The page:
Presumably not dreaming about red-headed lesbians were the two males on a bed, right there on the sidewalk along Seventh Avenue, in Robert Heide’s “The Bed” (Cino, 1965). “Think we should get up?” said one of the bedmates. “Drop dead!” said the other. A loud, unflattering remark was thrown into the mix from someone in a bypassing car of Friday-night bridge-and-tunnel yahoos. To which, from the sidewalk, some guardian of the arts shot back: “It’s a show, asshole!”
The bed floated was towed slowly up Seventh Avenue, past Greenwich Clocksmiths, past Village Cleaners, the actors still acting, as the subway rumbled beneath it, the No. 20 bus went past, southbound, parallel to it.
At the corner across from Villa Pazzo, a slice of Robert Patrick’s “The Haunted House” (Cino, 1964): Angry man, solo, with intensity, a straw hat lying at his feet: “We have to get out Because we need to, we have to. We live in such a crowd. We are such a crowd, every one of us is other people that have come at us all our lives like cookie cutters.”
Back across Seventh Avenue to Bleecker Street, down Bleecker to Cornelia Street, down Cornelia to where, in the small space beside three huge parked trucks, a young man and young woman are happily jitterbugging while a tall, mordant drag queen rages: “I am losing my faggot mind. I’m gong insane.”
It is now 8:05; and the monitors are a bit more than halfway through “OFF Stage: the West Village Fragments.” The action before them is directly in front of 29 Cornelia Street. Joe Cino’s miraculous joint was 31 Cornelia Street. And the piece at hand is Lanford Wilson’s unforgettable “The Madness of Lady Bright” which seared its way into birth at the Cino in 1964.
Among the onlookers on the sidewalk are a pretty girl and the guy she’s with. It’s obvious that the girl’s curiosity has been aroused. Her guy spots somebody jotting something in a notebook. “What’s going on?” the girl’s guy asks. “A performance,” replies the journalist. “What for?” the guy asks. “For me to write about it,” says the journalist, as he scuttles off to catch up with the others.
Who are now contemplating a gentleman in a silk shirt and skirt, rising from the sidewalk against a concrete arch to declaim, with high emotion: “Blasted fore & aft by cocks I stand astride in the windy park. Little birds peck at my bare toes …
” The words are from “Freddy’s Monologue,” by Diane di Prima (Cino, 1968), and this corner of Cornelia at West 4th Street is close to where dancer Freddy Herko, one of the Andy Warhol people, jumped from a window to his death in 1964.
At Sixth Avenue, now, not Seventh, there are young women at each end of the crosswalk singing, intoning, crooning: “Dionysus, God of joy! Dionysus, God of joy!” and in a moment, in front of the Washington Square Methodist Church, we come upon a dozen healthy-looking young folk, male and female, stripped down to bikinis, linking and swaying and moaning and gasping in simulated Dionystic copulation a la Richard Schechner and his Performance Group’s “Dionysus 69” except that back then they didn’t wear even bikinis, and it is to be doubted that simulation is exactly what Richard Schechner who once stood on a chair and stripped himself naked during a Living Theater performance at BAM had in mind.
The homestretch now. MacDougal Street, the Provincetown Playhouse, three actors and an accordionist with a lampshade over his (or her) face in a few nice moments from Roslyn Drexler’s “Home Movies” (Judson Poets and then this Playhouse, 1964) that bring back for me evocation of wonderful Sudie Bond in her bunny slippers, and Gretel Cummings, and Al Carmines, and George Bartenieff, and Barbara Ann Teer, and all the others in the original.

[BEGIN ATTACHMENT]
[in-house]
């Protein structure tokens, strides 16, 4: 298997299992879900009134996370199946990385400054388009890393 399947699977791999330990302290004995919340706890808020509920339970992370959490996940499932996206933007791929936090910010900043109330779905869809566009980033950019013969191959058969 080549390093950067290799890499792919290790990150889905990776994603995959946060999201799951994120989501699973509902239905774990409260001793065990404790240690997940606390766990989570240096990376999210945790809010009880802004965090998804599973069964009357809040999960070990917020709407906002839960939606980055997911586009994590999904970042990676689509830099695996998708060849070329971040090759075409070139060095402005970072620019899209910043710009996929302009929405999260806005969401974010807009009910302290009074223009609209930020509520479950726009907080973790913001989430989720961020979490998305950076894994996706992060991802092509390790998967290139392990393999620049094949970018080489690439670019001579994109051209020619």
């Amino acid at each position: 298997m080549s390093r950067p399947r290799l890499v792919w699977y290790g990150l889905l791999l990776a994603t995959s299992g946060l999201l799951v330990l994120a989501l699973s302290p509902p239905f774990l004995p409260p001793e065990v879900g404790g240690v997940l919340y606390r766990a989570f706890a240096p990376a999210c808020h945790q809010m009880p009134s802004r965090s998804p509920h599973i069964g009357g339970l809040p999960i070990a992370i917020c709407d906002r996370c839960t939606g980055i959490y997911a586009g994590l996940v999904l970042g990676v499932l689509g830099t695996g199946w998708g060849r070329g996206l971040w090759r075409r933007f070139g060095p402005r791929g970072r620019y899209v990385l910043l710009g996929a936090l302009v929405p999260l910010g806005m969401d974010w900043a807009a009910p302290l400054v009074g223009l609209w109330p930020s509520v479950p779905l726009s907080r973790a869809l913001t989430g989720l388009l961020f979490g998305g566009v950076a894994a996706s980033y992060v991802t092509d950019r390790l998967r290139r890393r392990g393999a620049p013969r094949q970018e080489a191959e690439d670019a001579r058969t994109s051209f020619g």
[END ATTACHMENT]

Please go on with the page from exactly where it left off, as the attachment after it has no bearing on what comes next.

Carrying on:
Moving right along. Bleecker Street. The Circle-in-the-Square (not the first one, the second one), closed now, where before a sign that reads: Single User Retail Space To Rent, a weird, squeaky baseball game is in progress between a puppeteer and her two doubly-masked marionettes. The play is “The Recluse,” by Paul Foster (Café La Mama, 1965, following its development at this locale by the Barr-Wilder-Albee unit in 1962).
Directly across Bleecker Street, the Village Theater, formerly Art D’Lugoff’s Village Gate. A fellow in front of it is giving an unwanted (and endless) swimming lesson to a woman who strenuously protests: “I know nothing about swimming and suddenly I’m supposed to have everything under my belt.” The playwright? None other than Sam Shepard with “Red Cross” (Judson Poets, 1966). Shepard was once a waiter at the Gate.
A bypassing male in his 20s is invited to join the peripatetic playgoing. “Do I look like a tourist?” he snaps. “No thanks.”
It’s true. Just realized it. Tourists is exactly what we look like, and for the past two hours have been acting like. Hardened, sophisticated New York journalists hah! Posh! Pah!
Quickly now, to the end. Turn left at Thompson. Make one’s way past some howlings about “Free Theater” and “Art before taxes” followed by the soft, defiant singing of “America the Beautiful.” A side door gives entry to Judson Memorial Church, where the Reverends Howard Moody and Al Carmines and poet Robert Nichols and artist/dancer Robert Rauschenberg started their part of the whole thing, once upon a time. In a large white space graced by a basketball hoop there is in progress a fragmentary recreation of Gertrude Stein and Al Carmines’s magical 1967 “In Circles”:
I recollect that there is no hurry. Why do the Indians make China. They make Indo china.
Leaves for today.
A circle is royalty.
Royal circles are distinguished by their color.
Remain in a circle …
A Neapolitan noble is a Neapolitan noble. And women are that. Do you know the brother. Poor brother he is dead. He was killed in the army … Let us circle. We circle around …
And circle out into the night. At the corner of Sixth Avenue, as I head for my bus, I swear I hear: “Dionysus, God of joy! Dionysus, God of joy!” And think I am going nuts. Déjà vu all over again. Until I remember that “OFF Stage: the West Village Fragments” gives three tours because, yes, these are tours every night, at 7, 7:30, and 8, and what I’m now hearing must be from this night’s tour No. 2. The actors and directors are obviously and regrettably too many to cite even one; the producing organization is Peculiar Works Project; the tickets phone number is (212) 352-3101, or www.theatermania.com.